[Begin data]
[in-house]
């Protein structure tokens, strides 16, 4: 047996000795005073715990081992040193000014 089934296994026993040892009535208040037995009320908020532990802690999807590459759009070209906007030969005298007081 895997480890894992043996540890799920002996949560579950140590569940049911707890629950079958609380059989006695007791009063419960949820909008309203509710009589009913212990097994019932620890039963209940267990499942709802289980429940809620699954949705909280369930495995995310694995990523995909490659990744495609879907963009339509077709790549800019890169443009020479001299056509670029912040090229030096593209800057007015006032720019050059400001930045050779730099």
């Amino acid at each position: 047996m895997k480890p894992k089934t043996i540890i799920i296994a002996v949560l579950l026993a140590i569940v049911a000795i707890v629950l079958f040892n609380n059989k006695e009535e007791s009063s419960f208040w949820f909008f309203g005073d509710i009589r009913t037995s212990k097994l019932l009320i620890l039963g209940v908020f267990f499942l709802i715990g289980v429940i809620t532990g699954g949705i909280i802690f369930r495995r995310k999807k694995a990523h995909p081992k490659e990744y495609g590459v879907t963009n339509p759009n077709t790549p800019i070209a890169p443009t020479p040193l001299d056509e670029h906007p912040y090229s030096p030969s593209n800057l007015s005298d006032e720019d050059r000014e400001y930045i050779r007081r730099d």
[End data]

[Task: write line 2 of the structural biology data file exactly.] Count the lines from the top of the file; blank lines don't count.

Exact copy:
């Protein structure tokens, strides 16, 4: 047996000795005073715990081992040193000014 089934296994026993040892009535208040037995009320908020532990802690999807590459759009070209906007030969005298007081 895997480890894992043996540890799920002996949560579950140590569940049911707890629950079958609380059989006695007791009063419960949820909008309203509710009589009913212990097994019932620890039963209940267990499942709802289980429940809620699954949705909280369930495995995310694995990523995909490659990744495609879907963009339509077709790549800019890169443009020479001299056509670029912040090229030096593209800057007015006032720019050059400001930045050779730099």